If this is your first massage session with any licensed therapist, then you should be filling out a medical intake form.If not, you may want to reevaluate where you are.
Basic medical information, recent and not so recent, is actually really important to a massage. Most people think of massage as relaxation or pampering, but there is a medical effect to it all.
Some things seem reasonable in that light, like high/low blood pressure, diabetes, etc. Then some that you can’t grasp like why on earth anyone would need to know about like your squash game, your occupation, or the car accident that happened 10 years ago. This is because massage is more than just a feel good activity.
Please, PLEASE fill out these forms to the best of your ability. I can’t tell you how much some of this matters. Some of it is that you’re not going to get the most out of your massage, but most of it is for safety and health reasons. Several times I’ve arrived at a new client’s place and set up, only to immediately pack up once they fill out the form. Which is totally fine with me. Why? Because for some medical conditions, getting a massage is DANGEROUS and although I have red stripey hair, I’m not here to hurt anyone.
Massage to most people is just something relaxing and wonderful (yeah it is!) but the reason it feels so good is because it’s having a positive, physical impact on your body. Most of that positive, physical impact is via the circulatory system. Swedish massage not only breaks up adhesions in the muscle tissue, but also aids in the removal of lymphatic fluid and the improvement of circulation. In other words, massage pushes blood (and other fluids) towards the heart. So imagine if you have uncontrolled high blood pressure, history of clots, or have had a stroke. You can see how that might be something I need to know about. Also, diabetes affects the circulation in the lower extremities and diabetics are at increased risk of forming clots. People with varicose veins, women in their third trimester, and several other situations all arise just from the circulation issue. Some of these conditions I can’t work on at all, and others we have to work carefully and with different techniques. There’s more though.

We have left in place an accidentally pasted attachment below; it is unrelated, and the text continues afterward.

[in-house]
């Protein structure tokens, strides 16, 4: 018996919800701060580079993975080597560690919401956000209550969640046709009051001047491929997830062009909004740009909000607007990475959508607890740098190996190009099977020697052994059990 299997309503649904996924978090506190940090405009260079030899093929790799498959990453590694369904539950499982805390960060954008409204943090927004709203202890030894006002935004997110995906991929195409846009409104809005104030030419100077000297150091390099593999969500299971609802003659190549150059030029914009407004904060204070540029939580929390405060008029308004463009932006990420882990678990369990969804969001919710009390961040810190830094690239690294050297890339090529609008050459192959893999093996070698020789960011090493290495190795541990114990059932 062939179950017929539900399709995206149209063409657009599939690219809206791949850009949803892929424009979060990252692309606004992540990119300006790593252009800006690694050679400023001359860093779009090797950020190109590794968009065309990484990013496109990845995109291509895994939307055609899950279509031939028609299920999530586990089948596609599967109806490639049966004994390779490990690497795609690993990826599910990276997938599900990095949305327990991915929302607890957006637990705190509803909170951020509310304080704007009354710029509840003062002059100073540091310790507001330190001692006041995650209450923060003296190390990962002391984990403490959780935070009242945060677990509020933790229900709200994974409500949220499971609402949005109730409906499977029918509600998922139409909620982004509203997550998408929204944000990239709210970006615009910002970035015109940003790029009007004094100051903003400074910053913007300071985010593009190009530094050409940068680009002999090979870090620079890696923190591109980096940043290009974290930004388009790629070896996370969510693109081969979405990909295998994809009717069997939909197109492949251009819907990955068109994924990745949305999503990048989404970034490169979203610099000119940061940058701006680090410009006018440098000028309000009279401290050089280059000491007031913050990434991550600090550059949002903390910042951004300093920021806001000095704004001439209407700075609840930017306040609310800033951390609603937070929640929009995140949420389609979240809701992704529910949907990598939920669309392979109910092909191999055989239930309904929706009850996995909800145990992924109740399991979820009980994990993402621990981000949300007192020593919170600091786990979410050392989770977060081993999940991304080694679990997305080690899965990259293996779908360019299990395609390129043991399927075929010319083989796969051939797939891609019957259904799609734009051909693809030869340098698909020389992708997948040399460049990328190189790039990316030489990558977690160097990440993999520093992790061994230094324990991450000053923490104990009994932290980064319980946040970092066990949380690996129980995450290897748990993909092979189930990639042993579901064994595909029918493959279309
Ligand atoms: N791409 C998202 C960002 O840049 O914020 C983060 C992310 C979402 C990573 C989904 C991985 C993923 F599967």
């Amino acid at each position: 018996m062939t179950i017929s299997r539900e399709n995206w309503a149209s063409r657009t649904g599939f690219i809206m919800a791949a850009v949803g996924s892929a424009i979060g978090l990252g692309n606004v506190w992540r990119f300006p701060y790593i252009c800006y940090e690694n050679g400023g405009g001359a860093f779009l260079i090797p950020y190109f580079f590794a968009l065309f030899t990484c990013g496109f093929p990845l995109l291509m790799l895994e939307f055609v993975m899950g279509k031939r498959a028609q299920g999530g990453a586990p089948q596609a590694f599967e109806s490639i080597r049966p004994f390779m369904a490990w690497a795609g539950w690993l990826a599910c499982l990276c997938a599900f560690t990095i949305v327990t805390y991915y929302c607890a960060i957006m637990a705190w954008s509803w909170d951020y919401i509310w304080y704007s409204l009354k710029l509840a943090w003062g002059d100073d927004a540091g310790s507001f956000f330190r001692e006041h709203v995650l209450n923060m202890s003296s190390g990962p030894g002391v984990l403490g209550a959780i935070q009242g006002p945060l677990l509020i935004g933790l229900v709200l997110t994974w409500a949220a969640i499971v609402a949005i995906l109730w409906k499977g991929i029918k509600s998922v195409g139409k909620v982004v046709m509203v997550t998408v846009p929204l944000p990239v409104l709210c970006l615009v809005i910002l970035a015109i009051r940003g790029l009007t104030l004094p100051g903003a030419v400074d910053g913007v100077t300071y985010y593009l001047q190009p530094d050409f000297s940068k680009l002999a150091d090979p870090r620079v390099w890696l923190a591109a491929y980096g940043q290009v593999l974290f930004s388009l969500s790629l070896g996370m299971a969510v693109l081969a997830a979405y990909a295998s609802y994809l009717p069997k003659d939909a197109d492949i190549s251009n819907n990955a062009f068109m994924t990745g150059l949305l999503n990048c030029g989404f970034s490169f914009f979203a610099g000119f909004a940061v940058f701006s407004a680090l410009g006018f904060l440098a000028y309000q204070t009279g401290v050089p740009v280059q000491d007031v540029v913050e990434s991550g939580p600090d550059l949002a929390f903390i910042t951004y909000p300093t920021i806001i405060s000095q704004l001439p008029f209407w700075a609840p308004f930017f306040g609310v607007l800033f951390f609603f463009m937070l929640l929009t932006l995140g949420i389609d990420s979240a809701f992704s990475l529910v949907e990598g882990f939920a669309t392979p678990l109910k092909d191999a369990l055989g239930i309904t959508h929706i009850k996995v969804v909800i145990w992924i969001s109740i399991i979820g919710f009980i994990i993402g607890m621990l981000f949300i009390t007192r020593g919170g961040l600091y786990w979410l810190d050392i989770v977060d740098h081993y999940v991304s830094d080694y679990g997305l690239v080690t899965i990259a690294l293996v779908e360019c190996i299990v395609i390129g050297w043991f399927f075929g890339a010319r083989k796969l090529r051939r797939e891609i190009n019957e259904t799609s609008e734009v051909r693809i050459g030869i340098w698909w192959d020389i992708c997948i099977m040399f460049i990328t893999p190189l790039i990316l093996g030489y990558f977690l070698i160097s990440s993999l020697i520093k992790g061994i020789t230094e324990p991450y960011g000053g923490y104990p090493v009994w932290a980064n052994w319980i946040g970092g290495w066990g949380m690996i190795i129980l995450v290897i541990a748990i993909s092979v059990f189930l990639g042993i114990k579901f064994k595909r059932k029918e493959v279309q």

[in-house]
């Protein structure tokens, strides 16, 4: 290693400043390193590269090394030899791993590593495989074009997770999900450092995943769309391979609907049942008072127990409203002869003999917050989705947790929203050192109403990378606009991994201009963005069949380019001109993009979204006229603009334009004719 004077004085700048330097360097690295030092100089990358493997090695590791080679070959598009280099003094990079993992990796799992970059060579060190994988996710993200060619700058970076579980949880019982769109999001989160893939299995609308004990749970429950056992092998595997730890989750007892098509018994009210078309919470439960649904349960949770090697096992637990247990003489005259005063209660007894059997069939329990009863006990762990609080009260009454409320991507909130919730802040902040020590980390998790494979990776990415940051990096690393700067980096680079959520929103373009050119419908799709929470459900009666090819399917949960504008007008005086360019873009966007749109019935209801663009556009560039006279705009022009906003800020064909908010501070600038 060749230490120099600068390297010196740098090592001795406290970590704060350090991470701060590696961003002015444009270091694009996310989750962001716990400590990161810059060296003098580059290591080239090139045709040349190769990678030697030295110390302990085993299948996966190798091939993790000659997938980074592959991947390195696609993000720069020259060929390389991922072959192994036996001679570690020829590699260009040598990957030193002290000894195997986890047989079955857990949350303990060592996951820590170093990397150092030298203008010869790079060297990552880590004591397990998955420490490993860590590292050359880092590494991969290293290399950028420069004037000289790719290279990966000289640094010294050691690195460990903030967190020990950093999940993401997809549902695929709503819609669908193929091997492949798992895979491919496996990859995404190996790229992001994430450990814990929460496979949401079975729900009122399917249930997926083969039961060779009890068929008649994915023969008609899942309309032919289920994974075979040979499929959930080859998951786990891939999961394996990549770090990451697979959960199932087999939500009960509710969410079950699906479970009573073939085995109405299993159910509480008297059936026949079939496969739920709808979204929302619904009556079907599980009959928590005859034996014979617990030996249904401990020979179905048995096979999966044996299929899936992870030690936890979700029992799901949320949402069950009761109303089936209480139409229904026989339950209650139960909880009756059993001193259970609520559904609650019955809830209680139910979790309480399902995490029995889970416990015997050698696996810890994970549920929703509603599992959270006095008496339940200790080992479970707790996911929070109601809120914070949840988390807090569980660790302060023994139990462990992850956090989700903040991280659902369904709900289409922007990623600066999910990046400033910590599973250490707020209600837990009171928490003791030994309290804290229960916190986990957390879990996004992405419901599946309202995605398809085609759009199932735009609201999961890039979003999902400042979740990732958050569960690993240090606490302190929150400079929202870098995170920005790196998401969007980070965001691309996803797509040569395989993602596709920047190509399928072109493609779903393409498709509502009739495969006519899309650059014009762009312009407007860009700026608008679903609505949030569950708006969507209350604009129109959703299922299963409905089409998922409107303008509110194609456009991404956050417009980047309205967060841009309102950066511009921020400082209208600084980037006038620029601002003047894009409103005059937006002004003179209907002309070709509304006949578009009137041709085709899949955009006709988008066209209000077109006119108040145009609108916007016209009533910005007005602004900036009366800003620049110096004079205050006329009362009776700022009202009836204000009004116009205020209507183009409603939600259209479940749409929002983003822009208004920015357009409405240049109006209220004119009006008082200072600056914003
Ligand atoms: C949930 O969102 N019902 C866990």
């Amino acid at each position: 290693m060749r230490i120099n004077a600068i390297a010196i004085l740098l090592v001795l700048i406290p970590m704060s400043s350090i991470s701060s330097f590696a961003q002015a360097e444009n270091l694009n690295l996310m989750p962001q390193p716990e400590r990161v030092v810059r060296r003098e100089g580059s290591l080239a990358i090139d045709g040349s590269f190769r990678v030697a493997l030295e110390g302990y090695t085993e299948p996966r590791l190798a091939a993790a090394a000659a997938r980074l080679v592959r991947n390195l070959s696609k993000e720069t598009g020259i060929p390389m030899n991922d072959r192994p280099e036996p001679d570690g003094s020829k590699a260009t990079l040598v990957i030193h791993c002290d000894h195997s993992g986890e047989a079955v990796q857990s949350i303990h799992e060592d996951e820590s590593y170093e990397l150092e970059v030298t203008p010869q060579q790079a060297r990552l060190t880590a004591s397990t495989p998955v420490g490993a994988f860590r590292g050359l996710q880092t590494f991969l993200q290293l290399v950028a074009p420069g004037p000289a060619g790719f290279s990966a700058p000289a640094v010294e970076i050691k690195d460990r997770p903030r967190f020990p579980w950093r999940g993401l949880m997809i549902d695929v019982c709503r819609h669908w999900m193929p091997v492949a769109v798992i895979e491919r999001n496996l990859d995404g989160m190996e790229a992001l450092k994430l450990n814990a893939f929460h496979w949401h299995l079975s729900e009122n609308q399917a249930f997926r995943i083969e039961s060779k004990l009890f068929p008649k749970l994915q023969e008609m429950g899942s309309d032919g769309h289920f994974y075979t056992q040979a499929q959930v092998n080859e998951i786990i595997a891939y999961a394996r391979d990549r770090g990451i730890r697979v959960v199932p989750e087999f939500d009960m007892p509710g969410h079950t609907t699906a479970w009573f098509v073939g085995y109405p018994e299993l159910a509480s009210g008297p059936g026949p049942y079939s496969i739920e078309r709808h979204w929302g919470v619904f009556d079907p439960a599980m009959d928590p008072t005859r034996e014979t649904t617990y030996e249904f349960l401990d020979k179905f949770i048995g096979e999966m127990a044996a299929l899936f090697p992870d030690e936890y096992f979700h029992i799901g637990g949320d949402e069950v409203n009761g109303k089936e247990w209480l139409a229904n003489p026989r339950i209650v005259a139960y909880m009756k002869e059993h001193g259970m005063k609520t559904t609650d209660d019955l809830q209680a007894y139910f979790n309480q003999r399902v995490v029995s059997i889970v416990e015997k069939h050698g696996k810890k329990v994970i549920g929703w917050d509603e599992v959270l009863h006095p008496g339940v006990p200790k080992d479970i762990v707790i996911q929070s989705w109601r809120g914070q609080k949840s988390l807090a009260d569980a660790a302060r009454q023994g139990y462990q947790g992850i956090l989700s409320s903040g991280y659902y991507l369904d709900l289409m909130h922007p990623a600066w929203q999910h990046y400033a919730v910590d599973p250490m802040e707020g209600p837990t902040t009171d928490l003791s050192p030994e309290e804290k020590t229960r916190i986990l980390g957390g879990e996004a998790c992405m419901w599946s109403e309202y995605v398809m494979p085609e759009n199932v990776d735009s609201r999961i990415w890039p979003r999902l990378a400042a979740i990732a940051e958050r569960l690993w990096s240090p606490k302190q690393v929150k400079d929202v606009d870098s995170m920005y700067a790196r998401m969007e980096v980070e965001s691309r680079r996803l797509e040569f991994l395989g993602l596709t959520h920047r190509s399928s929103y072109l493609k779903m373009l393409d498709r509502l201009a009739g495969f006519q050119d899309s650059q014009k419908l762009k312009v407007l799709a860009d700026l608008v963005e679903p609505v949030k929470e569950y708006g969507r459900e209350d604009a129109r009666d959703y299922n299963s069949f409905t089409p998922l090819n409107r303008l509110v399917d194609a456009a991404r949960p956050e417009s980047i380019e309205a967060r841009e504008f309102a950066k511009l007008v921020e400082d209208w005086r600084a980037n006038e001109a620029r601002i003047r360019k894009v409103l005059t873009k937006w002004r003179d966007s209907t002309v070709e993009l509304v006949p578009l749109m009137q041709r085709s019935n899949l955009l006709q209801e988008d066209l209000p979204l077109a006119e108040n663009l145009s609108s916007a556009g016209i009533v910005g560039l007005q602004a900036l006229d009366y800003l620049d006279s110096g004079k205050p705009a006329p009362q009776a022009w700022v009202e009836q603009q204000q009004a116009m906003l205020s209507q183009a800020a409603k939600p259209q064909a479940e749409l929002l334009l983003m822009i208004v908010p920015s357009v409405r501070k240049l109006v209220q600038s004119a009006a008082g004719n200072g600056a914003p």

Osteoporosis weakens the density of the bone, and rheumatoid arthritis inflames the joint, so no passive stretches should be done with either of those conditions. If there’s been recent surgery, I need to know what stage of recovery it’s in in order to gauge pressure, range of motion, and basically if you are going to scream if I touch your foot (I’m not one for surprises). There’s a host of other reasons and conditions, but most of them involve me not hurting you or you not hurting me (that cut on your finger is dangerous to both of us.) There is also that you’re not getting everything you can out of your therapy if you leave stuff out.
Say I don’t know that you sprained your right ankle 5 years ago and we’ve been working on your right hip which for SOME STRANGE REASON keeps bothering you. It’s totally fine, it’s just that I hate for people to be in pain longer than they need and with that information, we could’ve been closer to a solution much earlier. I try not to be annoying about it, but when I’m trying to solve an issue, I ask a lot of questions. I’m fine if you want a relaxing massage, just tell me and I’ll hush. But if you want me to fix that shoulder, too? I’m sorry, I have to talk at least a little bit. I have to find out what position you sleep in, what your habits are, and most importantly, what things were left off the intake.
People forget stuff. It’s fine. Just as a massage practitioner, I ride a fine line between medicine and relaxation. Please know that everything is confidential and you’re safe. Feel free to check those form boxes!!
Your friendly neighborhood RMP,
Hands On Call Massage